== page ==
|Publication number||US20080221402 A1|
|Application number||US 12/106,121|
|Publication date||11 Sep 2008|
|Filing date||18 Apr 2008|
|Priority date||29 Jan 2003|
|Also published as||US7423526, US20080030346|
|Publication number||106121, 12106121, US 2008/0221402 A1, US 2008/221402 A1, US 20080221402 A1, US 20080221402A1, US 2008221402 A1, US 2008221402A1, US-A1-20080221402, US-A1-2008221402, US2008/0221402A1, US2008/221402A1, US20080221402 A1, US20080221402A1, US2008221402 A1, US2008221402A1|
|Inventors||George J. Despotis|
|Original Assignee||Despotis George J|
|Export Citation||BiBTeX, EndNote, RefMan|
|Patent Citations (7), Referenced by (16), Classifications (9)|
|External Links: USPTO, USPTO Assignment, Espacenet|
This application is a continuation-in-part of U.S. application Ser. No. 10/353,873, filed Jan. 29, 2003, which is incorporated herein by reference.
The present invention relates, in general, to the field of patient identification devices. More specifically, the present invention is directed to a small, stand-alone patient identification device with diagnostic systems.
As a result of advances in health care, hospitals and other care providers now have the ability to continually monitor a patient's physiology and overall condition. Currently, such facilities use EKGs, pulse oximeters, and other devices to continually monitor an individual's conditions. These sensory systems are invaluable in monitoring an individual's condition and administering the proper care. However, existing sensory systems exhibit several deficiencies.
More specifically, existing sensory systems are bulky and require considerable resources. For example, existing sensory systems such as capnometers, pulse oximeters, heart rate monitors, and other devices are large and typically contain several parts and wires. Consequently, they must be intentionally removed to gain access to the patient or to transport him or her. Additionally, it is well known that sensory devices such as heart rate sensor wires, oxygen monitors, etc. are inadvertently unhooked when a person shifts in his or her bed or seat. Finally, patients or family members frequently disconnect the sensory equipment because the patient is uncomfortable.
In addition, existing sensory devices display and/or print individual reports which must either be recorded at the time they are issued or retrieved and incorporated into an individual's records for subsequent retrieval. Moreover, some devices actually print or issue their reports at a remote location which must be later transported and added to an appropriate individual's chart. Unfortunately, test results or charts are occasionally assigned to a patient other than the patient whose data is on the chart or test results. This problem is especially exacerbated where multiple patients are housed together in the same room or during emergencies; situations where care must be especially taken to avoid patient misidentification. The same concerns are equally prevalent under non-emergency conditions. Moreover, one patient's charts can be inadvertently placed in another patient's room. As a result, individuals may be misdiagnosed or given incorrect treatment. In fact, there have even been incidents where surgeries are performed on the wrong patients.
Finally, patients, doctors, nurses or others remove current identification bands for several reasons. For example, patients cut or tear off the bands when they feel uncomfortable. As a result, doctors and nurses cannot identify the patient and are unable to associate the patient with his/her chart. In addition, doctors and hospital workers also cut the ID bands merely for their own convenience during insertion of intravenous or intra-arterial catheters or during surgery. Furthermore, doctors routinely remove the ID bands prior to procedures involving extremities or when blood flow to an extremity is compromised by swelling related to inflammation, burn or edema. When the procedure is completed they are inadvertently not reattached or cannot be reattached. Consequently, workers must rely on memory or educated guesses to recall a patient's identity and correctly associate the patient with his or her chart/history.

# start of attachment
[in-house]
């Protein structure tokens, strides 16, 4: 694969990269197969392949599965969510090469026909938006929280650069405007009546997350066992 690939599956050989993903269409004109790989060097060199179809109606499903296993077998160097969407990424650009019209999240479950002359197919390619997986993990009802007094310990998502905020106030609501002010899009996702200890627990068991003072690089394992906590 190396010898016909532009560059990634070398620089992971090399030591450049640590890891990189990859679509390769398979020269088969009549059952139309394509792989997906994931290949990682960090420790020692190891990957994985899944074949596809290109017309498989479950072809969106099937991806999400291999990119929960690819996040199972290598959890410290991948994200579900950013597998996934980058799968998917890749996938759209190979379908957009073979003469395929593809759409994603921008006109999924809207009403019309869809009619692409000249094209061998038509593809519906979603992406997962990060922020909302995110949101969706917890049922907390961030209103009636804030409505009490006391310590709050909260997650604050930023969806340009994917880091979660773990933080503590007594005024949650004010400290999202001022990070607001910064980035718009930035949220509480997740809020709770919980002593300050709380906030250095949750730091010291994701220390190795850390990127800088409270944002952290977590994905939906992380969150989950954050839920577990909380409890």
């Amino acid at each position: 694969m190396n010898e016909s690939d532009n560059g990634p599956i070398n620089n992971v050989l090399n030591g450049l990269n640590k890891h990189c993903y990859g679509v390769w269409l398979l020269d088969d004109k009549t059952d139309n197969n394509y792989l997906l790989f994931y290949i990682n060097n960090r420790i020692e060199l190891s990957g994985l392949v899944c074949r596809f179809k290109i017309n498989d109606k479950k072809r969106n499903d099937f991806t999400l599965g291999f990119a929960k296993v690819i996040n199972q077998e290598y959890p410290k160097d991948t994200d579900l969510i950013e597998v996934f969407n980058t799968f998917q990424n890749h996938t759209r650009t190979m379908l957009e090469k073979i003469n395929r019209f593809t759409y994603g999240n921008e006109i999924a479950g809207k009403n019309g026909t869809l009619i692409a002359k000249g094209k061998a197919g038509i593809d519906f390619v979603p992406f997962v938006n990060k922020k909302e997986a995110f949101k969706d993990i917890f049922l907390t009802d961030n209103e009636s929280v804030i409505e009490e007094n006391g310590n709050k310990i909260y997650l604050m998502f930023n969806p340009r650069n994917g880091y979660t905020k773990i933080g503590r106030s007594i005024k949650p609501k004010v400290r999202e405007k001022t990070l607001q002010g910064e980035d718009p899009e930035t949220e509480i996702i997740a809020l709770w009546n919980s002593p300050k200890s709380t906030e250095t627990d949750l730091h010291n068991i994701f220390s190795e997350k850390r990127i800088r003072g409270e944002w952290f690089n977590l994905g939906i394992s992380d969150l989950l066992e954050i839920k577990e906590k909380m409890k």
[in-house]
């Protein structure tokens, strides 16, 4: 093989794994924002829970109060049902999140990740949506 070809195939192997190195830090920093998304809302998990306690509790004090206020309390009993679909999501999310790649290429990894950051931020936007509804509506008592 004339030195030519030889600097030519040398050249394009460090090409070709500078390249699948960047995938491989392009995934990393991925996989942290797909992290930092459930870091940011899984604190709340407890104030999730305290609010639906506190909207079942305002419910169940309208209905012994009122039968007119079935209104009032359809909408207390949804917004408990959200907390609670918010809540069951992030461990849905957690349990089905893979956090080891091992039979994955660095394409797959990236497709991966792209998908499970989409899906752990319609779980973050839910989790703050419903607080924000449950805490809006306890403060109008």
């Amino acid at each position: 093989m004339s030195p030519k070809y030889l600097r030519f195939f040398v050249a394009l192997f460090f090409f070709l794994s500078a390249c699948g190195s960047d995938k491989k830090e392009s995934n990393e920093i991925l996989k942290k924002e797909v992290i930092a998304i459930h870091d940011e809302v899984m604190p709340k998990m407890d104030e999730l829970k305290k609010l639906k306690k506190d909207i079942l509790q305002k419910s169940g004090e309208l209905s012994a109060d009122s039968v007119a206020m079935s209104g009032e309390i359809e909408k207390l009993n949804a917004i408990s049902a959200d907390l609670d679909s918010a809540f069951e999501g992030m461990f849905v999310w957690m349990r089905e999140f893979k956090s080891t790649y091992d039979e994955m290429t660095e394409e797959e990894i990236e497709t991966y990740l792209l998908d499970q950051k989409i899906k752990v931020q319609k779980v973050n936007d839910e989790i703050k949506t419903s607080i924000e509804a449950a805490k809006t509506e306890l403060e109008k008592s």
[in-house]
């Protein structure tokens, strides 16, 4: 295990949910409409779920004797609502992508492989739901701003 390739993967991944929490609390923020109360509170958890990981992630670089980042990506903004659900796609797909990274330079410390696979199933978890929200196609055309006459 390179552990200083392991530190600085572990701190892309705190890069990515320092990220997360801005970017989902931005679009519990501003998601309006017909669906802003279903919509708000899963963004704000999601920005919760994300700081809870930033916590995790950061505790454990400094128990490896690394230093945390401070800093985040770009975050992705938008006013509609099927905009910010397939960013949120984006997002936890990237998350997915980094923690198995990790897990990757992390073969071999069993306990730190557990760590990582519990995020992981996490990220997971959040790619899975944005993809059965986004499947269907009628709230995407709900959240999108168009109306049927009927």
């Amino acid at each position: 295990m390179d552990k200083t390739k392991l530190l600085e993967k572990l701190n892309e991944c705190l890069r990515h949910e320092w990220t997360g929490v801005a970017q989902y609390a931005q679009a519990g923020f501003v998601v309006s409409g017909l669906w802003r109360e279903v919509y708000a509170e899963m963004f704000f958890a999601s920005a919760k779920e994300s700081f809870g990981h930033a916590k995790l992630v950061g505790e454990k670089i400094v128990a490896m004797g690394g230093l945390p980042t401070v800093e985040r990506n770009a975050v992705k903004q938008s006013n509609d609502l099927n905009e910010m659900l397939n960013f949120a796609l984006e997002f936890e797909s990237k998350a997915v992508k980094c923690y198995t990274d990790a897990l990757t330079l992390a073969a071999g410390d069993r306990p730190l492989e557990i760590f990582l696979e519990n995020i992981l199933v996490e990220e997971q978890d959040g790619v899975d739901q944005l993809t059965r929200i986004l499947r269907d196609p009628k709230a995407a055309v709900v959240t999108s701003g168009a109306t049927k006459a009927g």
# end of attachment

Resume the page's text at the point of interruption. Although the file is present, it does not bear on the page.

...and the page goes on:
The present invention discloses a system which solves or at least substantially reduces the impact of these problems associated with existing sensory mechanisms and identification systems.
Specifically, there is a need for an integrated diagnostic and identification system which monitors physiological activities, stores the results, and correctly identifies a patient. The diagnostic and identification device of the present invention incorporates extremity sensors to measure physiologic vital signs such as, for example, blood pressure, temperature, heart rate, tonometry, blood oxygen saturation, and/or pO2. The present invention provides a single comprehensive physiology monitoring device without using patch sensors and transducers.
Consequently, the integrated sensory and identification system of the present invention assesses a patient's physiologic status. In fact, the present invention advantageously provides one small device which performs various sensory functions. Therefore, the present invention is easily transported, can continually accompany the patient, and requires fewer resources such as energy than existing sensory mechanisms. Additionally, the present invention cannot be easily removed and thus provides more reliable and timely results.
Significantly, the present invention may also store test results for subsequent retrieval. This helps a care provider or other individual with the ability to view current or past physiologic conditions. More importantly, it helps reduce incidents of incorrect association of results with incorrect individuals. In turn, the present invention improves quality of care by inhibiting problems with mishandling and loss of test results.